After I wrote about NetApp’s Spot PC last month, I had a surprisingly nice call with Spot PC’s general manager, Jeff Treuhaft. He reminded me that this is still a very young offering and, given that, it makes more sense to focus on the product, not the channel or the brand. So, while Treuhaft didn’t disagree with my thoughts, he suggested NetApp has a plan to deal with issues once the Spot PC has proven itself in a few initial deployments.
Given that the plan isn’t yet in place and because of confidentiality about the move, Treuhaft couldn’t share more. So, I want to focus on what it could be and how it could transform the PC experience into something less aggravating and closer to what users say they want.
Currently NetApp sells Spot PC through an existing channel of managed service providers (MSPs).
Partnering or merging to create a new class of PC company
The world we live in is very different than it was even a few years ago. Rather than working in the office being the norm — and working from home the exception — we seem to be locking down on either a solid work-from-home model or a hybrid of work from home and office. Some of the reports I’m seeing from companies that demanded employees return to the office indicate that this forced march is resulting in unsustainable levels of resignations and that employees are migrating en masse to competitors who promote aggressive work-from-home policies.
But work-from-home has significant support problems. You can’t cost effectively send out techs at scale and, given that support is also likely remote, you also can’t always assure that user problems are addressed timely. Thus, the focus must be on reducing the number of problems any user — particularly a remote user —must deal with.
The Cloud PC, which is the latest iteration of the Thin Client, would seem to be an ideal path; it tends to be more flexible (you can specify you just want an instance with more performance), more secure, and potentially less expensive, both initially and over time due to economies of scale. Particularly for those at home, it’s better, faster, and cheaper than a traditional PC approach.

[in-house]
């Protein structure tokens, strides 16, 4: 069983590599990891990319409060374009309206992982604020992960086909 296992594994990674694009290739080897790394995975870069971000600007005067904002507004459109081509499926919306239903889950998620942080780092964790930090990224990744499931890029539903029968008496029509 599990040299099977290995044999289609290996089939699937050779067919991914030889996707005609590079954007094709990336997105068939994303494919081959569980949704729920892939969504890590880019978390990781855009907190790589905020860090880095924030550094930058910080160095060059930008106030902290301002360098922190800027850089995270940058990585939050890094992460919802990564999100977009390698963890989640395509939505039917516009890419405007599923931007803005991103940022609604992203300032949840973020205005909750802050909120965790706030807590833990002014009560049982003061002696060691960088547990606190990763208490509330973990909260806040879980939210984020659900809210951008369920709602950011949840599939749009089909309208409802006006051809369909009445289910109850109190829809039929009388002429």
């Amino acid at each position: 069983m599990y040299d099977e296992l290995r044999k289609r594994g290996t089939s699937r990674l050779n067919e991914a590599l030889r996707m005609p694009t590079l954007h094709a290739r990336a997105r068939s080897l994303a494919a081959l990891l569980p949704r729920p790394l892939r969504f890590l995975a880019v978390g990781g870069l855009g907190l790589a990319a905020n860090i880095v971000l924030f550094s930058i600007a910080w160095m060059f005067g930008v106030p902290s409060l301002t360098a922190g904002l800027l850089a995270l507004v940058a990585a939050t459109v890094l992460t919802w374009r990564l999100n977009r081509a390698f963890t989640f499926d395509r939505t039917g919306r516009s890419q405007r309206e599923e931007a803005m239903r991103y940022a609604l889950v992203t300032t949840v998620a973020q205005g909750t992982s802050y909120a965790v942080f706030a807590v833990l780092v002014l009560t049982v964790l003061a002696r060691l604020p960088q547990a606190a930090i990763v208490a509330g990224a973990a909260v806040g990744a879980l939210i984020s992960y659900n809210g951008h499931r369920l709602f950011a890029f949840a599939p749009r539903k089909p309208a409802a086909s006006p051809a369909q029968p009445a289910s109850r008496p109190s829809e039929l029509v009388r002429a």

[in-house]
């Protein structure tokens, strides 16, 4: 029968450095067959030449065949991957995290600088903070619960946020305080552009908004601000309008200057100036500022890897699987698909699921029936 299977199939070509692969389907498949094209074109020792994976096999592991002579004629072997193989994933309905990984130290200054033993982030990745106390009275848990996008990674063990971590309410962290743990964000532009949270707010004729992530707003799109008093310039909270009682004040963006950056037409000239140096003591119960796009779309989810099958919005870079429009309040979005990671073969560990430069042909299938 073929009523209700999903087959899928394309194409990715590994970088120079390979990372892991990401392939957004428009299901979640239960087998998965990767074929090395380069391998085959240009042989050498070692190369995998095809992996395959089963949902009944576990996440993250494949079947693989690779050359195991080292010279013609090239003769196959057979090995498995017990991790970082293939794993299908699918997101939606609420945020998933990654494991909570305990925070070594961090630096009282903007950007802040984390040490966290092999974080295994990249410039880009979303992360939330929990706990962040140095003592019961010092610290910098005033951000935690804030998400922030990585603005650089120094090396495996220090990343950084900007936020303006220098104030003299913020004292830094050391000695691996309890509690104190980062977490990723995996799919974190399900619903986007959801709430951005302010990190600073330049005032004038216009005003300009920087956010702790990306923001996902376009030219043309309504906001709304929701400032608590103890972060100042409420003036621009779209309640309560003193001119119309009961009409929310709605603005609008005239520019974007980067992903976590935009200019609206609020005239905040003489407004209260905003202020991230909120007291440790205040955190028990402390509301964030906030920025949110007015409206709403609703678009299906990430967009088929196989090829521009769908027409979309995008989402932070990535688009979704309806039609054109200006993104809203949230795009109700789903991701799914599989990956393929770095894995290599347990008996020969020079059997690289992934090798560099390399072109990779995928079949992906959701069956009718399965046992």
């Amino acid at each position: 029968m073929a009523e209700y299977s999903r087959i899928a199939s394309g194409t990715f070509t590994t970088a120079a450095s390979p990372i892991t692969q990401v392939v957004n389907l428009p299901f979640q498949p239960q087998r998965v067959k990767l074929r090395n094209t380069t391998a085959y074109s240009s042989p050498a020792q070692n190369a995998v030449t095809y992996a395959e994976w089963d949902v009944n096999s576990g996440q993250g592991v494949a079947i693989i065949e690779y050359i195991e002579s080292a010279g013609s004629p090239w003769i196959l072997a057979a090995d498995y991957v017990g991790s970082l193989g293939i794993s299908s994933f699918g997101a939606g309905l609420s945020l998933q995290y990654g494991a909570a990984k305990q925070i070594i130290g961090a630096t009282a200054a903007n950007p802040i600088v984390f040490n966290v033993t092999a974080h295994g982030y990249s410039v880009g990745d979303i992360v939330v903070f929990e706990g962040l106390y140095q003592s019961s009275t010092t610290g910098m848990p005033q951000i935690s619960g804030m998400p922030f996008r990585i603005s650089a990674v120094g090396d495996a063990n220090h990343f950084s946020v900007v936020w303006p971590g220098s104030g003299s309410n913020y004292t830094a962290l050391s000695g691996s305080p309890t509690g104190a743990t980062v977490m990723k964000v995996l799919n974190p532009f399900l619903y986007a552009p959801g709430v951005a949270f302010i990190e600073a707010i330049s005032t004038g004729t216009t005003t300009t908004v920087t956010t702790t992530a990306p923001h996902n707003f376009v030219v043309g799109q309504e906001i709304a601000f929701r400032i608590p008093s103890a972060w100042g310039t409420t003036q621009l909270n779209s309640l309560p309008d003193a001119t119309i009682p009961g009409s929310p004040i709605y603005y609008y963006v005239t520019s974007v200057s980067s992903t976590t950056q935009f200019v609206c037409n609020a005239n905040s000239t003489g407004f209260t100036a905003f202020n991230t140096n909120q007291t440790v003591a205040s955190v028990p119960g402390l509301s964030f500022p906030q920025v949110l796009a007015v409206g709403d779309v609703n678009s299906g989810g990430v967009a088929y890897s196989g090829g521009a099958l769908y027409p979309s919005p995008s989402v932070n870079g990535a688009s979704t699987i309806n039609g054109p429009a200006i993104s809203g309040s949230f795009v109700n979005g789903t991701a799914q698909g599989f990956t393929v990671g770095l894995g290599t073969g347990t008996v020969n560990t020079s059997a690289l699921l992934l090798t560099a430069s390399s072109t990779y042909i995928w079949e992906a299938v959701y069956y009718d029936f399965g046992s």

The issue, as I pointed out last month, is that NetApp isn’t known as a PC vendor. And until that lack of brand identity is corrected, it will massively reduce NetApp’s potential in the market.
But what if NetApp partnered or merged with another company to address these problems? And who would it partner with?
Lenovo and Cisco for the win?
NetApp has two long-term strategic partners who could address the problems associated with brand issues and Spot PC. Both Lenovo and Cisco (disclosure: both are clients) have capabilities that could flesh out Spot PC and make it far more capable than it is. Lenovo has what was the old IBM PC division, and IBM was dominant back in the days of terminals — which Spot PC, to some degree, emulates. Lenovo has a significant set of desktop management tools that could be pooled with this NetApp effort for an end-to-end deployment and support solution from a brand that is well regarded.
Cisco has what is arguably the most robust provisioning program for remote employees. It allows employees to go to a store like Best Buy and get the networking and collaboration tools they need in a complete, approved, and highly reliable package. Those tools could also be remotely configured and combined with Spot PC to create what is basically a plug-and-play Spot PC ecosystem.
This would also lay a foundation for either an extended deeper partnership between the companies or a merger to create an entity that would rival the old IBM or the current Dell Technologies in size, scope and (given Lenovo’s significantly stronger presence in China) potential reach.
While Treuhaft could not share a plan that does not yet exist for the next phase of Spot PC, I think a potential path to success would include bringing firms like Lenovo and Cisco on board. That would allow for the creation of an end-to-end Cloud PC solution that can be deployed effectively on-premise — and work particularly well for in-home offices while lowering support costs and increasing security.
If the companies have the will, we could see the emergence of either a new kind of deep partnership or a fascinating merger as the industry moves to reimagine the PC.
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